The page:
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Public Lands

Creating Patagonia National Park

How one magical camping trip turned into the world’s largest private land donation and the massive, spectacular Patagonia National Park


If Patagonia National Park isn’t on you bucket list, add it. Like, now.

The massive 752,503-acre crown jewel of the region is gorgeously diverse, featuring unclimbed snow-capped peaks, sparkling glacier-fed rivers and expansive golden grasslands that are home to a diverse array of threatened and endangered species, like the huemul (a.k.a. South Andean deer).

The park represents the vision of Kristine and the late Doug Tompkins, who fell in love with each other and the region during a camping date in the early 1990s. According to Kris Tompkins, they then hatched a plan to buy the land and donate it back to the people in the form of public land.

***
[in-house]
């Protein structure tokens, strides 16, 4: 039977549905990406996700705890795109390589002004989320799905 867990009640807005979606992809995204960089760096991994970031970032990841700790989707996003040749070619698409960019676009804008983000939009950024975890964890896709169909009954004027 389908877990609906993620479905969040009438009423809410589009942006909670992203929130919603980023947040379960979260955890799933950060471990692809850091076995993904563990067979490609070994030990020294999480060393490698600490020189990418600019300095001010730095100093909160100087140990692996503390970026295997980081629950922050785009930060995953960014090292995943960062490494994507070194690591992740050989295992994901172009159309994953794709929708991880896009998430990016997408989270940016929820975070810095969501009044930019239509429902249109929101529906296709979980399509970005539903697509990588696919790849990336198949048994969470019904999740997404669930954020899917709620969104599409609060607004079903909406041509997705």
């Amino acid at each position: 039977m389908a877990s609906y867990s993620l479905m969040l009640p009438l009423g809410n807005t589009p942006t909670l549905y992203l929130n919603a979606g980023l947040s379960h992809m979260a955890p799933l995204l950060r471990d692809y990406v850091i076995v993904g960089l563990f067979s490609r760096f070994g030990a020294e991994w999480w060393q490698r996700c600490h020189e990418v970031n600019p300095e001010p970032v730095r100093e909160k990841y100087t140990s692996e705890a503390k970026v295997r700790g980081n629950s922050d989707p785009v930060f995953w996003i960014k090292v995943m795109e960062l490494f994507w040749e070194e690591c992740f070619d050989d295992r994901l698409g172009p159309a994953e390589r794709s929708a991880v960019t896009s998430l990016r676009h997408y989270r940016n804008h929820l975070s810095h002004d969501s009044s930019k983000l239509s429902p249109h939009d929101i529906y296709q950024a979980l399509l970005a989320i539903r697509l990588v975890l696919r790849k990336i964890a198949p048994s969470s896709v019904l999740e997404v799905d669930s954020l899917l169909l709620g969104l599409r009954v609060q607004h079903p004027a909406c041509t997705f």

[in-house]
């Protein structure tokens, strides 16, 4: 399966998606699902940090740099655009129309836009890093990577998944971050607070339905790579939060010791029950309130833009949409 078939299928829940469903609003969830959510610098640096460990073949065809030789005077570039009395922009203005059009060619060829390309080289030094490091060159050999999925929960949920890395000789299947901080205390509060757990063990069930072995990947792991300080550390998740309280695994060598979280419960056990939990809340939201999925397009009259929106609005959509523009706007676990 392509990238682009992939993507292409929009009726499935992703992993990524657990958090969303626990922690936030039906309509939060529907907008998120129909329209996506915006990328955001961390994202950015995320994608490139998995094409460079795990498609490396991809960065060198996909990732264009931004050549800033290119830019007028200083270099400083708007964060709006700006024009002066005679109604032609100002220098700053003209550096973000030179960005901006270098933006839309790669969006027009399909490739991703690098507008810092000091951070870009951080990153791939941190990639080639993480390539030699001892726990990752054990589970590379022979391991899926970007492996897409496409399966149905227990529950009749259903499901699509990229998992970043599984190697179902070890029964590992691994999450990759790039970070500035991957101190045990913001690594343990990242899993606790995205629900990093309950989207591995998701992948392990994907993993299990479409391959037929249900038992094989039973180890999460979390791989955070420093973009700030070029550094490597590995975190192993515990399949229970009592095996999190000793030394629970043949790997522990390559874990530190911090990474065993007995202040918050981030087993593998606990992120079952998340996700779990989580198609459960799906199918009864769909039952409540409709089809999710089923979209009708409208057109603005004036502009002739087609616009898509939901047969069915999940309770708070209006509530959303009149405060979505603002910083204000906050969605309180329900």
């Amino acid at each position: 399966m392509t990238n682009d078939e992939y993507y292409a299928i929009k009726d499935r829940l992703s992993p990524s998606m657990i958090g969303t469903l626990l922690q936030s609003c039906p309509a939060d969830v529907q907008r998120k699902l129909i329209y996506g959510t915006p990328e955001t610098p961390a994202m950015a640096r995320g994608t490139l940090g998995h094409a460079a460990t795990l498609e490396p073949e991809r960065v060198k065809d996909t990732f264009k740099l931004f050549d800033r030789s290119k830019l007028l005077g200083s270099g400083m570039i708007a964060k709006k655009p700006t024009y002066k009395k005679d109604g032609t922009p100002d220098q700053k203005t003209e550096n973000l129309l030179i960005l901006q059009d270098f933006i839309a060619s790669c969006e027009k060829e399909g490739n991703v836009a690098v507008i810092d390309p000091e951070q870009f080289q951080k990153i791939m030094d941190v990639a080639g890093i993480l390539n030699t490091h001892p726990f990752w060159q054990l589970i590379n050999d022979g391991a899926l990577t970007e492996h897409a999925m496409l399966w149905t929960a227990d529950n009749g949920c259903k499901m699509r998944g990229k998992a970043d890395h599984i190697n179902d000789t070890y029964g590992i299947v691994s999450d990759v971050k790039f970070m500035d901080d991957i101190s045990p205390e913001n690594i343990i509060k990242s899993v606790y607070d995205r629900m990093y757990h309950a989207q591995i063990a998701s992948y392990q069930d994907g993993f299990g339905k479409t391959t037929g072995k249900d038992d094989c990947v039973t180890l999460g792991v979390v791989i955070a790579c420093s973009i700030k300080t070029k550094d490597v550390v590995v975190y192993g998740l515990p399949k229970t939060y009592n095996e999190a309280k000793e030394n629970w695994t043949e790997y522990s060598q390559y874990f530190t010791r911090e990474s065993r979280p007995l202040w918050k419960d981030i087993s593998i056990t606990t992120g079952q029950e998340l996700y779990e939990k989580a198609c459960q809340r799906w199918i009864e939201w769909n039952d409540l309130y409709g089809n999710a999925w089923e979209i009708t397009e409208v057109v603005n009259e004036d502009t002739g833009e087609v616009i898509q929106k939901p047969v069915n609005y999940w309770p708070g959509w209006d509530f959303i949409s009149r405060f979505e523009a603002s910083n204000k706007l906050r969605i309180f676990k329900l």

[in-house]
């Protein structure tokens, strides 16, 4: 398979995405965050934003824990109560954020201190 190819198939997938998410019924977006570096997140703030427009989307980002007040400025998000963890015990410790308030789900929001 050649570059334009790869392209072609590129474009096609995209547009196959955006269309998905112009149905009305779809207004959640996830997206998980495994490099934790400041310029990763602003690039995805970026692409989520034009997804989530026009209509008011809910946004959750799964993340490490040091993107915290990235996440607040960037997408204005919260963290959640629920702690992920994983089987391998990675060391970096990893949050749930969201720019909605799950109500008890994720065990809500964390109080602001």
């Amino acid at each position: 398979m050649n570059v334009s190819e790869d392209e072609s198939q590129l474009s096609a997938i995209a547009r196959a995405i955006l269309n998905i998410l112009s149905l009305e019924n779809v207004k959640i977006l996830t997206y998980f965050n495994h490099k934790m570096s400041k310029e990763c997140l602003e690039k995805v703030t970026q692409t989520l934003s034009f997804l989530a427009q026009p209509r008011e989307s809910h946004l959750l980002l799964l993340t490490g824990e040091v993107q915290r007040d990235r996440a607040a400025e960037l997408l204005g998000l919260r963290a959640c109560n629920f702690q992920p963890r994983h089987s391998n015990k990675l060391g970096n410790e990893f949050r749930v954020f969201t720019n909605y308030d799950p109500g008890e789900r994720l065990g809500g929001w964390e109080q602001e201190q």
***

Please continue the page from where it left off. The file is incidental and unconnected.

“If you buy a Picasso and you hang it in your living room, your friends can see it, your family can see it. But that’s really it,” she told CBS News during a recent segment called Postcard From Patagonia. “If you buy the same Picasso and you put it in a museum in New York City, millions of people will see that Picasso. Well, national parks are the same thing. We think it’s important that the masterpieces of a country belong to everyone.”

Learn more about Tompkins Conservation, which aspires to save biodiversity, create parks, and restore ecology, here.